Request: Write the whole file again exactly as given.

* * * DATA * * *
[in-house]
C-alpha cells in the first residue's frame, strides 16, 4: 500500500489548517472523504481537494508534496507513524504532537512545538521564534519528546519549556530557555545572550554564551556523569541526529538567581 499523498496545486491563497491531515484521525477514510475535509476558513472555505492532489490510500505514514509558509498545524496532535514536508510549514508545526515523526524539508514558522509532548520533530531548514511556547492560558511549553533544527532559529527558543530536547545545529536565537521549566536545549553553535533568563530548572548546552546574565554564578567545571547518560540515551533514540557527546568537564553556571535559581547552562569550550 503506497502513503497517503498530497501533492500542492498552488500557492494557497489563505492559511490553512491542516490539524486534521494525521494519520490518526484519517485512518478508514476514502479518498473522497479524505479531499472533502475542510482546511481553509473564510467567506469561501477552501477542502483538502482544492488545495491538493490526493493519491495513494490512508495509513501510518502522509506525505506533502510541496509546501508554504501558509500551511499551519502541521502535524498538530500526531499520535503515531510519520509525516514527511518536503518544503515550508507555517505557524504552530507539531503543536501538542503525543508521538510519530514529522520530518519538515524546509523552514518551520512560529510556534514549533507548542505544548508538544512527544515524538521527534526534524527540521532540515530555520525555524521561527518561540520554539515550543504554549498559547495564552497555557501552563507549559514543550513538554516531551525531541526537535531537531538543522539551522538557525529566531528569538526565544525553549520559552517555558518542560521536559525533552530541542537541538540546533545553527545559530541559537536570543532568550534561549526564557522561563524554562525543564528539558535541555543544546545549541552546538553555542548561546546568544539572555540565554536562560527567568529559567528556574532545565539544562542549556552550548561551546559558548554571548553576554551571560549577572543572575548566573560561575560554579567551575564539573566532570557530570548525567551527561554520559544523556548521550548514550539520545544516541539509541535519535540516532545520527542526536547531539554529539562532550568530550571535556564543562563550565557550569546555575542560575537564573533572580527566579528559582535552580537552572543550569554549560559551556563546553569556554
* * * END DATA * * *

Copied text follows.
[in-house]
C-alpha cells in the first residue's frame, strides 16, 4: 500500500489548517472523504481537494508534496507513524504532537512545538521564534519528546519549556530557555545572550554564551556523569541526529538567581 499523498496545486491563497491531515484521525477514510475535509476558513472555505492532489490510500505514514509558509498545524496532535514536508510549514508545526515523526524539508514558522509532548520533530531548514511556547492560558511549553533544527532559529527558543530536547545545529536565537521549566536545549553553535533568563530548572548546552546574565554564578567545571547518560540515551533514540557527546568537564553556571535559581547552562569550550 503506497502513503497517503498530497501533492500542492498552488500557492494557497489563505492559511490553512491542516490539524486534521494525521494519520490518526484519517485512518478508514476514502479518498473522497479524505479531499472533502475542510482546511481553509473564510467567506469561501477552501477542502483538502482544492488545495491538493490526493493519491495513494490512508495509513501510518502522509506525505506533502510541496509546501508554504501558509500551511499551519502541521502535524498538530500526531499520535503515531510519520509525516514527511518536503518544503515550508507555517505557524504552530507539531503543536501538542503525543508521538510519530514529522520530518519538515524546509523552514518551520512560529510556534514549533507548542505544548508538544512527544515524538521527534526534524527540521532540515530555520525555524521561527518561540520554539515550543504554549498559547495564552497555557501552563507549559514543550513538554516531551525531541526537535531537531538543522539551522538557525529566531528569538526565544525553549520559552517555558518542560521536559525533552530541542537541538540546533545553527545559530541559537536570543532568550534561549526564557522561563524554562525543564528539558535541555543544546545549541552546538553555542548561546546568544539572555540565554536562560527567568529559567528556574532545565539544562542549556552550548561551546559558548554571548553576554551571560549577572543572575548566573560561575560554579567551575564539573566532570557530570548525567551527561554520559544523556548521550548514550539520545544516541539509541535519535540516532545520527542526536547531539554529539562532550568530550571535556564543562563550565557550569546555575542560575537564573533572580527566579528559582535552580537552572543550569554549560559551556563546553569556554